Results tagged “Cornell” from kwc blog

Post MIT Crash Cornell MIT Post Crash

Cornell's SkyNet vehicle started to exhibit a very bad behavior during the finals: when it came to a turn it would stop, wait a minute, move forward a foot, and then stop again. In one of the worse instances of this, it blocked Stanford's Junior for around 20 minutes before team members had to come out and get it moving.

MIT's Talos found itself behind SkyNet during one of its start/stop fits. Talos saw the stopped car and did what it thought was best: it started to pass SkyNet. Unfortunately, Talos' timing was off and SkyNet started to surge forward again just as MIT was completing the pass. Their front sensors interlocked in an expensive embrace.

By the time I arrived the cars had just been pulled apart, but I managed to snap a shot of the left-bumper damage on SkyNet.

Back from the Urban Challenge

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We drove down to Victorville at 1am and back at 4pm -- needless to say the words are a bit blurry right now and the photos won't get uploaded until tomorrow. Many thanks to my coworker who is a much better no-sleep driver than I.

In eight hours we'll find out who the official Urban Challenge winner is. Right now I'm leaning towards CMU's Boss, though I want it to go to VT for doing so well with far less -- perhaps there should be handicaps based on $value of sensors used.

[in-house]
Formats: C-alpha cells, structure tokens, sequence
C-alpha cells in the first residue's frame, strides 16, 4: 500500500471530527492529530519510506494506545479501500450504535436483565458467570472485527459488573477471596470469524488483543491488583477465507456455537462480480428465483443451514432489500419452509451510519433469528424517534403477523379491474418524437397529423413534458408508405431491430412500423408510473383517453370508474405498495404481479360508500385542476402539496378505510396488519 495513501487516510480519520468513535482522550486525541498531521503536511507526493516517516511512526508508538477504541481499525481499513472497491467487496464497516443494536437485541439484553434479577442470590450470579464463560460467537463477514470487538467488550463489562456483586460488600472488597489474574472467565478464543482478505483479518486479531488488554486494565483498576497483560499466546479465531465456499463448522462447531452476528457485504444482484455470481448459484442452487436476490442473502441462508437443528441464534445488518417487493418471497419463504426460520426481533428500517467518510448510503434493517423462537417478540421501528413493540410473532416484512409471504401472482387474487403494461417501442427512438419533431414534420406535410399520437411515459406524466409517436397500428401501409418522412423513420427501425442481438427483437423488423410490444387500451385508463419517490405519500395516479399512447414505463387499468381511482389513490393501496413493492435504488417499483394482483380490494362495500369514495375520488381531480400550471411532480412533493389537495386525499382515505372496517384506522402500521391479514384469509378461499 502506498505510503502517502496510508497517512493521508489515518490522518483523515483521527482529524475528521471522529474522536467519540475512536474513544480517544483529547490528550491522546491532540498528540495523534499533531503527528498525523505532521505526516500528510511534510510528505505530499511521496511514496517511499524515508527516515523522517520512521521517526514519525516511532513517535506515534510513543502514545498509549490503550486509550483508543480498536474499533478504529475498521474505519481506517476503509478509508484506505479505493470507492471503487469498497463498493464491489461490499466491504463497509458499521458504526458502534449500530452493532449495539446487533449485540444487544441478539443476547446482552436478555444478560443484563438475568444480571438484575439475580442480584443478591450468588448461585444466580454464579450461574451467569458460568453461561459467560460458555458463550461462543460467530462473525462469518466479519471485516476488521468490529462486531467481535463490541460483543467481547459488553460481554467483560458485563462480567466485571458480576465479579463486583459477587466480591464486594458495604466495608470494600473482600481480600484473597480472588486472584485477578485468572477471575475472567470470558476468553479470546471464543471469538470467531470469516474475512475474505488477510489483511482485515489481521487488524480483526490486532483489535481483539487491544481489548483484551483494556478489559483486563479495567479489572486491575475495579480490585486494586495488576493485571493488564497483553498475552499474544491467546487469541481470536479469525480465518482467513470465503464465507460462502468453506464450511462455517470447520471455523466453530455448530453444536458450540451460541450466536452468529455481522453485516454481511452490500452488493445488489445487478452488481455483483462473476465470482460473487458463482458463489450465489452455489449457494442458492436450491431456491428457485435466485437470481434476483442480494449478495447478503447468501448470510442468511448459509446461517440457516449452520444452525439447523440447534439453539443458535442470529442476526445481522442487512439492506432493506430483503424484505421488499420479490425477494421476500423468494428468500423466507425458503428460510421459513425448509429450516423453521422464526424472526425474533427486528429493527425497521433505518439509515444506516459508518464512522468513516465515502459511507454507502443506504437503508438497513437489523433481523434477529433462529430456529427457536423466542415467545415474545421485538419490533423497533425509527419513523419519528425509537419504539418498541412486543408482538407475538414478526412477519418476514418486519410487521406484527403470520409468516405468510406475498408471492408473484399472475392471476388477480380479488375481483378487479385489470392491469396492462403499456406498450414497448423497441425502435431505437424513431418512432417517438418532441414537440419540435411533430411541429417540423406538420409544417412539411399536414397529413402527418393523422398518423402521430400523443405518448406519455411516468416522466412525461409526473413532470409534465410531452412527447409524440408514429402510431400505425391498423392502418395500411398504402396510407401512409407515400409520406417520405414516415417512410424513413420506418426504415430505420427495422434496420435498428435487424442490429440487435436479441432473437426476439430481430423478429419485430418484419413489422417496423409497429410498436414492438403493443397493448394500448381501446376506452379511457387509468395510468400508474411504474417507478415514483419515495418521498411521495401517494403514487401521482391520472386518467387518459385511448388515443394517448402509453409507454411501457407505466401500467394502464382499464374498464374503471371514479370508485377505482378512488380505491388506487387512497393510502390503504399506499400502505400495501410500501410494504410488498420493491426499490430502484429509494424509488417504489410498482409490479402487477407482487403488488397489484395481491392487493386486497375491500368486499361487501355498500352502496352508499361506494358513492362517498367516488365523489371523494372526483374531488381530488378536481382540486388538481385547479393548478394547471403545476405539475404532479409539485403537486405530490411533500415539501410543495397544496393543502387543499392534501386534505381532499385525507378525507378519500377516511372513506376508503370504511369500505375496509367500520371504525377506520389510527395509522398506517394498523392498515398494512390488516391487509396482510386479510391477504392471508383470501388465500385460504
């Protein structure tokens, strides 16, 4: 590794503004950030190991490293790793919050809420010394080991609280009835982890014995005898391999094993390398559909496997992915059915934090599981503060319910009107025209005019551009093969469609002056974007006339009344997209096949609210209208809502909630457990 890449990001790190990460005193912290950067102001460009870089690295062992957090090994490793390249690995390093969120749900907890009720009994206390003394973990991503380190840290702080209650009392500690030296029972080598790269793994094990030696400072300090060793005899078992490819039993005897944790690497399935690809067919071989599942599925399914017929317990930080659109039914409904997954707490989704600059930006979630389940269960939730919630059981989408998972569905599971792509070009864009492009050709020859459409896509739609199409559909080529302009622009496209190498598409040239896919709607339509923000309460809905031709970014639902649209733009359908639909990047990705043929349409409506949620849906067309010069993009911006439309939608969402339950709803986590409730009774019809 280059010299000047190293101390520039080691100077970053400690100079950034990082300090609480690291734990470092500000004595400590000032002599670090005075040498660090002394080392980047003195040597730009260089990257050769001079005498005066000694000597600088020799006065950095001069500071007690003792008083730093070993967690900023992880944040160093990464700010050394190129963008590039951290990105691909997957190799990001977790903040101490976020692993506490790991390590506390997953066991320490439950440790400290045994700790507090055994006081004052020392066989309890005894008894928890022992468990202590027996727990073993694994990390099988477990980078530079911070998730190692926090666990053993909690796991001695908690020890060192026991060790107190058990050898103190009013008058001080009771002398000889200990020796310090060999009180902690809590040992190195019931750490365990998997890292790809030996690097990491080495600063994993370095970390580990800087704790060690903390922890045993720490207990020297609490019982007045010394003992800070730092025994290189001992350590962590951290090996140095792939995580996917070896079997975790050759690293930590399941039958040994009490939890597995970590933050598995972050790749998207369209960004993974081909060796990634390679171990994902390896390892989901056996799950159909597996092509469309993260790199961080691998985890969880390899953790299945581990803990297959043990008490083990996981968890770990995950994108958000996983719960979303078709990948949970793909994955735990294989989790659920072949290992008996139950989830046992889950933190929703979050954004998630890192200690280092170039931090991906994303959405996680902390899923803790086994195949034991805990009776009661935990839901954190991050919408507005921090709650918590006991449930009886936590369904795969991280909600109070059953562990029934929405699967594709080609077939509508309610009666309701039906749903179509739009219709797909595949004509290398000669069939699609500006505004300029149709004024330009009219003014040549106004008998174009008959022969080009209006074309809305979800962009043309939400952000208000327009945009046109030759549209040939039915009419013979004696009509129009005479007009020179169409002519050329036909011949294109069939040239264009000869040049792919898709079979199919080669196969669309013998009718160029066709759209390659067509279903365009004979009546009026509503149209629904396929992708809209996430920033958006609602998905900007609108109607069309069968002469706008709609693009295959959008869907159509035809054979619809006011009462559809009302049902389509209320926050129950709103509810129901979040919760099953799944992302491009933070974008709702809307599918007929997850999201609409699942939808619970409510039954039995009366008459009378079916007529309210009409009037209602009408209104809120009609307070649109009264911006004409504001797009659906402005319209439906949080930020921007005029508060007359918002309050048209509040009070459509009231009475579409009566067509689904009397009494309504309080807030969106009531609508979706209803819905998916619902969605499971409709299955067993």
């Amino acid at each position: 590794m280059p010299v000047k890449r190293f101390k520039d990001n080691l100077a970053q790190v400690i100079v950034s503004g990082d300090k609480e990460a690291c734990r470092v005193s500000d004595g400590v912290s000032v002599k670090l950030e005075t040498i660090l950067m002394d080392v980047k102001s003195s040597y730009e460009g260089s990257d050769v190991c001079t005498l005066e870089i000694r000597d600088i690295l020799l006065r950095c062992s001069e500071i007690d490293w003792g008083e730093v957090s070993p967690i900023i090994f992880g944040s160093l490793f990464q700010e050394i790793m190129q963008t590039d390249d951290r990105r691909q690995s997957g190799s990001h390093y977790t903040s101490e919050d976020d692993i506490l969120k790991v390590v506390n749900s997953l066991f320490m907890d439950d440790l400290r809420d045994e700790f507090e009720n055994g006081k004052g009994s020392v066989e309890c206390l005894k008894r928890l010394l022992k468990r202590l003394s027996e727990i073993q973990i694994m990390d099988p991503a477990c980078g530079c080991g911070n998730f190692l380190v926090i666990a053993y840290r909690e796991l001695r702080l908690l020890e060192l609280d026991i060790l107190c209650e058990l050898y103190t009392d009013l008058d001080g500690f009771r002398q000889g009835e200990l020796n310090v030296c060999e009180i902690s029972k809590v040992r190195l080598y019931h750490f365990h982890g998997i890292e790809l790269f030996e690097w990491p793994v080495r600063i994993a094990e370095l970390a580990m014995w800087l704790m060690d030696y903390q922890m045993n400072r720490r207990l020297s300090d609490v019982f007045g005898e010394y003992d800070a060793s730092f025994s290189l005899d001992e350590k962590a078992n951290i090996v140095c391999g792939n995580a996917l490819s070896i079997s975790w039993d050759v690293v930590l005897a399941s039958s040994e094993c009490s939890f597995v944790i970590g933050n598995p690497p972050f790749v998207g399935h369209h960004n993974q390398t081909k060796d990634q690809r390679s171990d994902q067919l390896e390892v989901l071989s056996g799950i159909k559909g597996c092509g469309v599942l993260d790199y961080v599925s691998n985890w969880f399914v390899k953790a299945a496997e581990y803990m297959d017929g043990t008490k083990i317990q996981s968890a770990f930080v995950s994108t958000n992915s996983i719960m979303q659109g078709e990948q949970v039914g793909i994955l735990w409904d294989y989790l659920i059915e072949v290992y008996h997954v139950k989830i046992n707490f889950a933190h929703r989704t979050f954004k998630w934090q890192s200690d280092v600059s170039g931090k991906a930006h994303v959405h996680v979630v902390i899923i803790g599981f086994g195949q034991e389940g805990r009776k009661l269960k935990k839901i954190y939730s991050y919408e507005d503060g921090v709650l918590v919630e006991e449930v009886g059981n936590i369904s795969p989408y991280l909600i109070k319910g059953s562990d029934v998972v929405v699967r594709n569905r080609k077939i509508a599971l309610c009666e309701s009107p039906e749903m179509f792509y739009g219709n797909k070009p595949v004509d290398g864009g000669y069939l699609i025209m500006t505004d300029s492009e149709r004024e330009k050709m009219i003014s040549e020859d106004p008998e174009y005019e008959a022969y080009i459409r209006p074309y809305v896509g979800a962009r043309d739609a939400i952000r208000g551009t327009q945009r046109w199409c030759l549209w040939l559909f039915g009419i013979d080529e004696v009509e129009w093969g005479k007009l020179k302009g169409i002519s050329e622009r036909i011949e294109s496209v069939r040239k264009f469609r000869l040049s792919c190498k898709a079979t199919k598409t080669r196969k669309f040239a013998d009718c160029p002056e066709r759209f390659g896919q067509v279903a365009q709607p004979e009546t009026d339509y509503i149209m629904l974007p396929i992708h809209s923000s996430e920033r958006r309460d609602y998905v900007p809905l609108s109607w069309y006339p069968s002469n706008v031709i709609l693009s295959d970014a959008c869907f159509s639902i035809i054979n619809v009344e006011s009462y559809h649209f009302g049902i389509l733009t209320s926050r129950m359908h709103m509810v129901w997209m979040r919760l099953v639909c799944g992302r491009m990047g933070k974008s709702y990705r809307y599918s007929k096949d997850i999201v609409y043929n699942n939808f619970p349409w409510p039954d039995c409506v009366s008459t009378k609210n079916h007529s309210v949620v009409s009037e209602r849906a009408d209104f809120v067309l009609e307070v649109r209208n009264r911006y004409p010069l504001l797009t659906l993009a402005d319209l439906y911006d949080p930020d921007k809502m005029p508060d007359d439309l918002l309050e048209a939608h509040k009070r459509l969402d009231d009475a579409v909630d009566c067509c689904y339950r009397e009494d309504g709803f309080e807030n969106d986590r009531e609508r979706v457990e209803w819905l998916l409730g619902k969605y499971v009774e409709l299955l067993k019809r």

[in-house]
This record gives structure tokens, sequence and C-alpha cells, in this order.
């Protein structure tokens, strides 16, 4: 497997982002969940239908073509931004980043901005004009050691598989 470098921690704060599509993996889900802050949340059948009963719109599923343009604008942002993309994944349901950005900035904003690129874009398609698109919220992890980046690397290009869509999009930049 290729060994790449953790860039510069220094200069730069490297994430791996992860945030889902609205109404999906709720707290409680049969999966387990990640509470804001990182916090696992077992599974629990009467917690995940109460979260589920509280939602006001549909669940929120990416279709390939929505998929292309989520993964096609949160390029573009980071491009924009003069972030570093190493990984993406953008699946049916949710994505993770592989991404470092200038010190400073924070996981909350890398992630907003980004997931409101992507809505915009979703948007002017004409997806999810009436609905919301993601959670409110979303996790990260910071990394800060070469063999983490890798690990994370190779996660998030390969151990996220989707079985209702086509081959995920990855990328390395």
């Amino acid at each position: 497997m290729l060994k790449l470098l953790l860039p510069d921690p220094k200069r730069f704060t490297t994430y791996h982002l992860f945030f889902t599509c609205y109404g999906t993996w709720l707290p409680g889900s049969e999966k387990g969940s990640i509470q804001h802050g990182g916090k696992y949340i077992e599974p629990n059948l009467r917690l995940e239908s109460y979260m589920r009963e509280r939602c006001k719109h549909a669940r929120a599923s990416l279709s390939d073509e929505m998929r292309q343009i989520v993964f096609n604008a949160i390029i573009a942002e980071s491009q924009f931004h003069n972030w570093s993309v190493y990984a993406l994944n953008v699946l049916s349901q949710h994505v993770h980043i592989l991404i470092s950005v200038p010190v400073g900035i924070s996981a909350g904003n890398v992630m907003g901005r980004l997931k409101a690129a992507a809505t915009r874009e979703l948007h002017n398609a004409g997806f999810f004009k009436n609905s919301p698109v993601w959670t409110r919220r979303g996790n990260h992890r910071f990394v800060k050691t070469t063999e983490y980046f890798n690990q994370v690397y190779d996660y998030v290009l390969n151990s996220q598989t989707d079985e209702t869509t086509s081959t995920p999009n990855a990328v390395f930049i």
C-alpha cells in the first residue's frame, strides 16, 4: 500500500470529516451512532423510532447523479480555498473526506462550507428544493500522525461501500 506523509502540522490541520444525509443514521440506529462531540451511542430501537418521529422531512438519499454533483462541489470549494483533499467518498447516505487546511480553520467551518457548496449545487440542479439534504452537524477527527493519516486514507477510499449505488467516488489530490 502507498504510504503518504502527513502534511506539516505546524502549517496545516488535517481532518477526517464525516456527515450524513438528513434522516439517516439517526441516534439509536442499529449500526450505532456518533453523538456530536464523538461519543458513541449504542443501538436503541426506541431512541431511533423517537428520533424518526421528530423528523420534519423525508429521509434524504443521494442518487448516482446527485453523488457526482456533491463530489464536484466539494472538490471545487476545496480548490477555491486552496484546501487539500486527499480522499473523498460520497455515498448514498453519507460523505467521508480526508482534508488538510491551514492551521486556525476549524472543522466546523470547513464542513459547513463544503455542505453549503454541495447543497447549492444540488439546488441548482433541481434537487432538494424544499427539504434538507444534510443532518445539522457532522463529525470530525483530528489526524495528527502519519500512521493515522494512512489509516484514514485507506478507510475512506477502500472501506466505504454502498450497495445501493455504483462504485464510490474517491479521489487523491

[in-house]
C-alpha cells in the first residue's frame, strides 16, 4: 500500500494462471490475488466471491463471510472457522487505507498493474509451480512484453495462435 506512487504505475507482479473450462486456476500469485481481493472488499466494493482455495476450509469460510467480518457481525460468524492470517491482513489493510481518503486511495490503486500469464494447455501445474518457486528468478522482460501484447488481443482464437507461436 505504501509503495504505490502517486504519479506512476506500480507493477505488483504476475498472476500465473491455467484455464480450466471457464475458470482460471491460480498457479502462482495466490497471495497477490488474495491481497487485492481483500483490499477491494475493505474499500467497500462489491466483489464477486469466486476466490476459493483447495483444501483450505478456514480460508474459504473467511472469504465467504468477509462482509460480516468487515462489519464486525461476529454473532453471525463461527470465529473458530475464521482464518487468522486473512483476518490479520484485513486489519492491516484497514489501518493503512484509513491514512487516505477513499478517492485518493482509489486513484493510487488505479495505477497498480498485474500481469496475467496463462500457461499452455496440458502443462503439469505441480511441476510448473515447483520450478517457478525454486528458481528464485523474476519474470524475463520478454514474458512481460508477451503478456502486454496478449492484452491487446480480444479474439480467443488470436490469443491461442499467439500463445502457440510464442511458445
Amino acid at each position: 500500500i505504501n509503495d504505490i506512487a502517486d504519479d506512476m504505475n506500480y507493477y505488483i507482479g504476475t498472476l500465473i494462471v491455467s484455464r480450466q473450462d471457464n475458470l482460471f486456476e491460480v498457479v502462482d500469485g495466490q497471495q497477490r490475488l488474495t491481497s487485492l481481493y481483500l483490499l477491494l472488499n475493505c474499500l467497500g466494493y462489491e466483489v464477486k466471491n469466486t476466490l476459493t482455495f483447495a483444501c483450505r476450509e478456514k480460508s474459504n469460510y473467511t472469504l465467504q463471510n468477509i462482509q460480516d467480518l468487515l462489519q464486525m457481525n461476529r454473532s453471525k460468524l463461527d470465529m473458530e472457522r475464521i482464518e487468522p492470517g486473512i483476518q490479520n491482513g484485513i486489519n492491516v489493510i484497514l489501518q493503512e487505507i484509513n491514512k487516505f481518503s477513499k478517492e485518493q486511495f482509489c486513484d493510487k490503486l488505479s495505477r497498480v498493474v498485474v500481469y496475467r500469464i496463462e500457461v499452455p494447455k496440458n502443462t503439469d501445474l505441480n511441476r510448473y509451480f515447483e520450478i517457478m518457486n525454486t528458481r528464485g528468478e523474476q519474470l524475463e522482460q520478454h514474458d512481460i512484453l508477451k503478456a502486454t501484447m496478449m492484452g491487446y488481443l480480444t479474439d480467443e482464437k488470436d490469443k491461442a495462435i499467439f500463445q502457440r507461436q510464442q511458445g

Stanford's Junior crossed the finish line first, but it barely had time to get off the finish line before Boss crossed. Virginia Tech's Odin was close behind. The fact that those three managed to finish the nearly six hour course within minutes of each other is a sign of how well each ran the course, but reports were that CMU's run was more flawless.

The actual finish time only served as a rough grouping -- Stanford, CMU, and VT were clearly best, UPenn ran a solid conservative approach in the middle, and Cornell and MIT were last (of the finishers). CMU several minutes after Stanford and VT, but I also witnessed Junior stuck behind Cornell's car for 20-or-so minutes and another 10-or-so minutes behind the MIT/Cornell crash. It will be up to the judges to tally up points and minutes and come up with an official score, which is a bit of a flaw in the design of the current challenge -- no one really understands what the scoring system is.

Any of the finishers can lay claim to an impressive feat, so it only with alma mater pride that I take a slight dig at Cornell. Cornell's SkyNet and MIT's Talos were the worst of the best, finishing almost two hours after the top three and forty-five minutes after UPenn's slow-and-steady Little Ben. They seemed doomed to scrap it out after Talos attempted to pass SkyNet and ended up getting rammed -- the teams had to carefully pry the interlocked sensors apart.

It seemed that Cornell had the upper hand over MIT as SkyNet made it to the final traffic circle first. Then it stopped. And sat for minutes. With the finish line in sight. Talos pulled up and turned onto the finishing straight. SkyNet seemed to sense its loss as it promptly unstuck and crossed the finish line last.

DARPA Urban Challenge: 11 enter, 1 leaves

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The 11 finalists for the Urban Challenge have been announced: CMU, Stanford, Virginia Tech, MIT, Cornell, UPenn, UCF, AnnieWay, Intelligent Vehicle Systems, CarOLO, and OshKosh. Up to 20 were to be allowed, but DARPA decided that there weren't 20 vehicles that were safe enough to compete in the finals.

The finale will be a 6-hour, 60 mile race. It sounds like this will be the first time that the vehicles will be put on the same course as one another. If it's going to be a demolition derby, Team OshKosh will be able to roll over the competition. DARPA chief Tony Tether has tapped CMU's Boss as the best overall performing thus far and OshKosh as the best on the Course A left-turn-merge course.